Risk
7/26/2007
09:31 AM
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Cybercriminal Innovation Will Continue To Drive The IT Security Market

The creativity and ambition of cybercriminals all but ensure for years to come there will be a market not only for security technology but for individual security components provided by a multiplicity of vendors.

The creativity and ambition of cybercriminals all but ensure for years to come there will be a market not only for security technology but for individual security components provided by a multiplicity of vendors.That's the message of a recent Burton Group research paper entitled, "The Long Tail of Risk and the Dynamics of the Security Market," a sentiment that runs contrary to market trends, where a you know a vendor or technology has arrived because they're being snatched up by a larger vendor for hundreds of millions of dollars.

Earlier this week, IBM sealed a deal to integrate Watchfire's Web application vulnerability assessment and compliance technology with IBM Rational software quality management products. This was just the latest in a long string of major deals, which over the past few months have included Cisco's $830 million deal for e-mail security provider IronPort, HP's bid for application security provider SPI Dynamics, and Google's planned $625 million acquisition of Postini, a provider of managed security services.

Still, it's not the fate of every startup security product vendor or service provider to become part of the larger security machine, according to Burton Group analyst Bob Blakley, who wrote, "Unlike most markets, the security market is not driven solely by customer demand and vendor profit. It's also driven by innovation -- the innovation of the bad guys."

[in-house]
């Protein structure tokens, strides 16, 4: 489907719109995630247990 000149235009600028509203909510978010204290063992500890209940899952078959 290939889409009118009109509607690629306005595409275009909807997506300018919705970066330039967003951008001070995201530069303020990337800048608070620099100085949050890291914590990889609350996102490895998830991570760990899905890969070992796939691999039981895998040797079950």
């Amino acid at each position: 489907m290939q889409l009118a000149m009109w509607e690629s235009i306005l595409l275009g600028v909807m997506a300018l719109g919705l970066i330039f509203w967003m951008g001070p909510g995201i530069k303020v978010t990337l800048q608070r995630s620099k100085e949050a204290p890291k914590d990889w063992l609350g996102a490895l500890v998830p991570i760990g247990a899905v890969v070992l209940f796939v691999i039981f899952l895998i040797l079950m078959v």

As a result, "the security market will therefore remain for the foreseeable future in a steady state which is 'always consolidating but never consolidated.'" Blakley wrote. There's certainly plenty of money being spent on security's moving target, a fact that guarantees to attract new waves of security entrepreneurs for years to come. IDC predicts the market for security products and services will reach $66.6 billion by 2010.

Others aren't so sure. Addressing this year's RSA conference in San Francisco in February, EMC's RSA division president Art Coviello made headlines with the claim, "With the exception of a few innovative startups, the standalone security industry will end within three years." Of course, Coviello already had cashed in, so it wasn't a stretch for him to make this prediction. Still, as I noted before, RSA isn't the only company to have welcomed the warm embrace and deep pockets of a tech heavyweight looking to sink its hooks into the security market.

But Blakley concludes that entrepreneurial nimbleness is a necessary part of ensuring that security technology keeps pace with the evolving threat environment. "An organization's platform and its risks are never in equilibrium for long; as long as equilibrium exists, risks are under control and the bad guys are denied their payday," he wrote. "But bad guys need to feed their families, so they're constantly developing innovative ways to disrupt the risk equilibrium."

This constant cycle of attack and defend ensures that spending on IT security won't decrease anytime soon, if ever. Look on the bright side -- job security abounds: for IT security pros, security vendors, and, of course, the malicious malcontents who keep them on their toes.

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